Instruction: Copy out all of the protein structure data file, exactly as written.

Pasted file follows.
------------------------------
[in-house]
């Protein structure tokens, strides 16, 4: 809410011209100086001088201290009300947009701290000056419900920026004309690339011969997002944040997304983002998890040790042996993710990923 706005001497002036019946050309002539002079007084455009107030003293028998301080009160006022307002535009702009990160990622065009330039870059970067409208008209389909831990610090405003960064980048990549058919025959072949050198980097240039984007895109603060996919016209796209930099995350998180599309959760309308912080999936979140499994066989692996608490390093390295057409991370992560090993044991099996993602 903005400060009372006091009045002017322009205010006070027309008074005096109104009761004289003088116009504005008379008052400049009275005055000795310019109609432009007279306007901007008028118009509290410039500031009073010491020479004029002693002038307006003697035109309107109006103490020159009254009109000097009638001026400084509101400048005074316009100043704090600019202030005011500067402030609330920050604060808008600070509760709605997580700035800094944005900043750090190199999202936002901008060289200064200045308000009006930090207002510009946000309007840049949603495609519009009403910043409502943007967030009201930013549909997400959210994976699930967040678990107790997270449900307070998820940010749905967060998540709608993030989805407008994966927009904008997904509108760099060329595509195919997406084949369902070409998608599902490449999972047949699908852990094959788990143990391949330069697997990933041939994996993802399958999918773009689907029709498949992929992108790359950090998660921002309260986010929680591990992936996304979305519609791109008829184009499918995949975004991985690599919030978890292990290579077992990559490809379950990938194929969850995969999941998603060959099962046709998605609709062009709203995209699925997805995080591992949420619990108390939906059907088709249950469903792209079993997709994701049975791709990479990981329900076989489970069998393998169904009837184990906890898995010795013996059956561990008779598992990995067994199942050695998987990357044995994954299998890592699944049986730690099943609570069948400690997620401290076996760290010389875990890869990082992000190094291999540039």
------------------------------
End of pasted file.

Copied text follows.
[in-house]
């Protein structure tokens, strides 16, 4: 809410011209100086001088201290009300947009701290000056419900920026004309690339011969997002944040997304983002998890040790042996993710990923 706005001497002036019946050309002539002079007084455009107030003293028998301080009160006022307002535009702009990160990622065009330039870059970067409208008209389909831990610090405003960064980048990549058919025959072949050198980097240039984007895109603060996919016209796209930099995350998180599309959760309308912080999936979140499994066989692996608490390093390295057409991370992560090993044991099996993602 903005400060009372006091009045002017322009205010006070027309008074005096109104009761004289003088116009504005008379008052400049009275005055000795310019109609432009007279306007901007008028118009509290410039500031009073010491020479004029002693002038307006003697035109309107109006103490020159009254009109000097009638001026400084509101400048005074316009100043704090600019202030005011500067402030609330920050604060808008600070509760709605997580700035800094944005900043750090190199999202936002901008060289200064200045308000009006930090207002510009946000309007840049949603495609519009009403910043409502943007967030009201930013549909997400959210994976699930967040678990107790997270449900307070998820940010749905967060998540709608993030989805407008994966927009904008997904509108760099060329595509195919997406084949369902070409998608599902490449999972047949699908852990094959788990143990391949330069697997990933041939994996993802399958999918773009689907029709498949992929992108790359950090998660921002309260986010929680591990992936996304979305519609791109008829184009499918995949975004991985690599919030978890292990290579077992990559490809379950990938194929969850995969999941998603060959099962046709998605609709062009709203995209699925997805995080591992949420619990108390939906059907088709249950469903792209079993997709994701049975791709990479990981329900076989489970069998393998169904009837184990906890898995010795013996059956561990008779598992990995067994199942050695998987990357044995994954299998890592699944049986730690099943609570069948400690997620401290076996760290010389875990890869990082992000190094291999540039």